Live : Red or Dead


Red or Dead play folk punk with a clear heritage stretching back to the early Pogues and The Clash. They have a restless, undimmable energy derived from the political anger that drives all four of them. Most importantly they have, since their busked-but-televised debut protesting in song outside a UKIP conference, become a fearsome live act.

Last time I saw Red or Dead they came on stage to a Friday night pre-election pub audience that had found an intoxicated niche somewhere between everyday bacchanalian excess and post-apocalyptic disinhibition. The band played a withering set, but it was not enough, and two weeks later the country accidentally voted for another Conservative government.

Red or Dead responded by releasing an energised, coruscating political album, Trotsky Waltz, to rave reviews at the start of 2018. Since then they have played a series of live dates, often raising money for the causes (refugees, homelessness) close to their collective hearts. There is nearly always a raffle.

From the lyrics the socialism they espouse is best summed up by a Bill Shankly quote: "The socialism I believe in isn't really politics. It is a way of living. It is humanity. I believe the only way to live and to be truly successful is by collective effort, with everyone working for each other, everyone helping each other, and everyone having a share of the rewards at the end of the day." At the Shiloh they rattled through a set reaffirming this creed.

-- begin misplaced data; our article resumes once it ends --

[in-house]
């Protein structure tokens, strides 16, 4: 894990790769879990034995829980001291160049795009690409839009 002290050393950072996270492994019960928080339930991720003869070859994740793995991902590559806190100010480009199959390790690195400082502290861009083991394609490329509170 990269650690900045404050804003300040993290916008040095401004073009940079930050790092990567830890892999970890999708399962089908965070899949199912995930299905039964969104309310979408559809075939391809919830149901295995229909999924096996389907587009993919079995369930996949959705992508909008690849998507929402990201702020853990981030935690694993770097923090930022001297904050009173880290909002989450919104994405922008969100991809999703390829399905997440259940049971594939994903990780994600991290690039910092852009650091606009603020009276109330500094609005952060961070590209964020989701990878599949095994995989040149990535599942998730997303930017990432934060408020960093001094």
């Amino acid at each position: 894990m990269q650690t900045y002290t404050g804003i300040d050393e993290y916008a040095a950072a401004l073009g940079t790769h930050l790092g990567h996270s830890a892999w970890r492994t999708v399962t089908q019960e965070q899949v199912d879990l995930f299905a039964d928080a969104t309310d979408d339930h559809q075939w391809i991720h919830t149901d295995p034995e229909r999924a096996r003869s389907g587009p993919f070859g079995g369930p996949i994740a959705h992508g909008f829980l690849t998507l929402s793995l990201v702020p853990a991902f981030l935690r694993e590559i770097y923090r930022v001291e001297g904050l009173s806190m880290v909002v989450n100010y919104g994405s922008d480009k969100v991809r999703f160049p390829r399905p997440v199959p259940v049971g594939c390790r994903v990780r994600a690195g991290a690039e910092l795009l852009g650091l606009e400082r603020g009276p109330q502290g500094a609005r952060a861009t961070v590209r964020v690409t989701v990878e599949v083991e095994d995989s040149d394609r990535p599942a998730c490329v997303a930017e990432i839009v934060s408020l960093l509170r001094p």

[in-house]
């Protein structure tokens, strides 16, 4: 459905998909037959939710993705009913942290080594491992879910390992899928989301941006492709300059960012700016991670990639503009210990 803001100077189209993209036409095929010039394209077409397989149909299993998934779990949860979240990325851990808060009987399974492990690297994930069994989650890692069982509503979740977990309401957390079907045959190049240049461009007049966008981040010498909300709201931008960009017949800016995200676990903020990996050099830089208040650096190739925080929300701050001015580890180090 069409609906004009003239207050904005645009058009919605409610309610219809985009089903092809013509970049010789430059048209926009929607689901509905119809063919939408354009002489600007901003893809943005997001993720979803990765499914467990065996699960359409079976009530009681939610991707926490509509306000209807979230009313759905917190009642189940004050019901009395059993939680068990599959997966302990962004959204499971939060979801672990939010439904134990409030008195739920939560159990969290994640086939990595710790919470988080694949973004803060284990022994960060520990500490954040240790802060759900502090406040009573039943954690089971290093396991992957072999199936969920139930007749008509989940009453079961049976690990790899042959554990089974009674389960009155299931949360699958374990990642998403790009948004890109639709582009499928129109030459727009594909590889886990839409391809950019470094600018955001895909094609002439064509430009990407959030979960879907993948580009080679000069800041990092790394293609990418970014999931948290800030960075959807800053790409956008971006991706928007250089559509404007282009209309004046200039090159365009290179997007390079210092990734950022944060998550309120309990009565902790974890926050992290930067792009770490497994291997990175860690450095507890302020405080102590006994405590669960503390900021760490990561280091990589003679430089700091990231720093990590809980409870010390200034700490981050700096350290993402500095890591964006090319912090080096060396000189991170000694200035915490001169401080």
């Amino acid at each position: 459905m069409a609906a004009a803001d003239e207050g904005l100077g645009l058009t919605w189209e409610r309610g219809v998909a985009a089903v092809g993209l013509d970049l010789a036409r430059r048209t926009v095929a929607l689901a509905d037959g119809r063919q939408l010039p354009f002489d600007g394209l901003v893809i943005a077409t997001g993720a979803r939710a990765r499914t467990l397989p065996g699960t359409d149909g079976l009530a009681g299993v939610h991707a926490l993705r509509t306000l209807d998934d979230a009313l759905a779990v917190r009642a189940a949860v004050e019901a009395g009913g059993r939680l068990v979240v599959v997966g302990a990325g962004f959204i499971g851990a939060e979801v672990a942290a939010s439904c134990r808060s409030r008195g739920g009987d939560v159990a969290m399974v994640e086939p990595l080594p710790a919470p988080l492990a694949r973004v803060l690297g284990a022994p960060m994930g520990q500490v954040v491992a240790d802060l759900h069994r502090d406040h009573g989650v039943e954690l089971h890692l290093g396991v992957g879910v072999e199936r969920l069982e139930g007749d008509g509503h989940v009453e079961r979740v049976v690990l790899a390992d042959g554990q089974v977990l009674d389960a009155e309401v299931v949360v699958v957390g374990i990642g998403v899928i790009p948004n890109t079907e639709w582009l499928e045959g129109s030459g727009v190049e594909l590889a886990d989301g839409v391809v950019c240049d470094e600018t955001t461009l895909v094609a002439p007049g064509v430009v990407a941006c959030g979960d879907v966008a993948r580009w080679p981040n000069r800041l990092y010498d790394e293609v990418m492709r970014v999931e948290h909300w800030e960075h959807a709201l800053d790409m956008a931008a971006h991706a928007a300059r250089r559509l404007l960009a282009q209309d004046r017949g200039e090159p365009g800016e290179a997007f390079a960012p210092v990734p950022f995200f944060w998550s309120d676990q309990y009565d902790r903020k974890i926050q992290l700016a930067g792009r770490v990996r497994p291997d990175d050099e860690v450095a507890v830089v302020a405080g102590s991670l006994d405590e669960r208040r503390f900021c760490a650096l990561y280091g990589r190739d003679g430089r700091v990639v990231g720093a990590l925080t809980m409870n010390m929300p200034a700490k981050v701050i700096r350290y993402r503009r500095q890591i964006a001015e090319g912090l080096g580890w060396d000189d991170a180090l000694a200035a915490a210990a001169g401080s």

Starting with the clipped opening chords and immediate revolutionary fervour of I Am The Fire (a song with the complacency of the 1% in its crosshairs) you could hear that what started out as an angry busk is now a tight, aggressive, animated performance.

In the next envenomed forty minutes they tore through songs off their debut LP, No One Is Innocent, Colin Cambridge (a wistful folky moment in the maelstrom), Watch It Burn, Strummer & Burnel (which should be a shoe-in for the eventual greatest hits compilation) - with Fall Down (from their first EP), their recently released single, UK Publicity Machine, and a couple of new compositions (including a snarling Limited Vision) woven in.

It all came to a clamorous close with Never Again, with its always worth repeating chorus cri de coeur of 'Never again will I bow down to a false idea or a faded crown, never forgive, never forget, never yield and never relent'.

If there is one palpable distinction from a year ago Dave Sunerton-Burl's bass lines are more fluid and confident, but the whole unit has gelled and frontman Rob Murray seems to feed off that in his on stage exuberance - which is a necessary counterweight to introductions such as, "This next song is about the rape of the planet by the human race".

Folk punk is necessarily rough around the edges and earthy. It has humour and self-deprecation built in, but when it works it has a message, and Red or Dead's is as straight forward as a political t-shirt slogan - and that, with the spirited music, is what makes them essential.